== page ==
Juvenile Vs Adult Justice System

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Juvenile vs Adult Justice Systems, is a topic many continue to converse about. The similarities and differences that either affects or deter the behavior of juvenile offenders remains the primary issue. Unlike adult offenders, youth brought into court process includes a private hearing including social history and legal elements, as opposed to an open public proceedings older offenders undergo. These youthful offenders are given the opportunity of succeeding both within rehabilitation, and in change (Juvenile vs Adult Justice, 1995-2014). These individuals will in fact learn from punishment, and become successful when reentered back into society. Many of the courts feel that offenders are capable of change and productivity, which is the reason…show more content…
Law enforcement in fact, withhold the decision of utilizing preventative detention, due to safety concerns. These systems are definitely different, for the fact that adults in the criminal system, rehabilitation is not based around goals. This system is said to operate, feeling as though criminal sanctions be equal to the crime. The primary goal at this time for adult justice systems is deterrence and enforcing punishment. In fact today’s juvenile justice system is seen just as that of adults, quick to incarcerate and exclude from society, as well as individuals being transferred throughout systems. These proceedings are in fact a bit different from the regular adult trials, first time youthful offenders cases are sent to diversion. While adult offenders are put on trial, based solely on legal…show more content…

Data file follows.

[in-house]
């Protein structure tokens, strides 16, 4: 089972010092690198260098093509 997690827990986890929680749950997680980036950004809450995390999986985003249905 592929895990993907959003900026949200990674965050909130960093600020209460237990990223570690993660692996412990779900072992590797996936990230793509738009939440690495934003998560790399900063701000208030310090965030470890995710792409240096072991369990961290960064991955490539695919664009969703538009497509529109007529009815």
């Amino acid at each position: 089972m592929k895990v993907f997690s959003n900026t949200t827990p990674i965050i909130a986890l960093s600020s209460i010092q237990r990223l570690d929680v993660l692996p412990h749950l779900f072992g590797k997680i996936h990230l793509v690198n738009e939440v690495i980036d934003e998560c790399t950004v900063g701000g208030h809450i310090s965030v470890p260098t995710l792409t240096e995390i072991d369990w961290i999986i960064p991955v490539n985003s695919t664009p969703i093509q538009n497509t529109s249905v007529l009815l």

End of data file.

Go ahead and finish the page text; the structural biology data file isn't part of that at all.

To begin juvenile diversion addressed the process of entering juvenile accused of law-violation defiance into programs to assist and deter the placement into the justice system, and becoming labeled a “delinquent” (p 358). Both adult and juvenile diversion systems have been known for their effectiveness. By involving the community, and giving a voice to the victims, reports have revealed that those who participated in these programs didn’t become re-offenders. These programs dealt with cases in a less timely fashion, was cost-effective, and worked towards removing non-violent offenders from the justice systems. Diversion programs were for those who wished to learn from their actions and make changes to what’s been done. For those who wish to partake in these programs must get accepted and complete the program in order for charges to be dismissed. If not then the offender is then mandated to determine his/her case in the court of law (p

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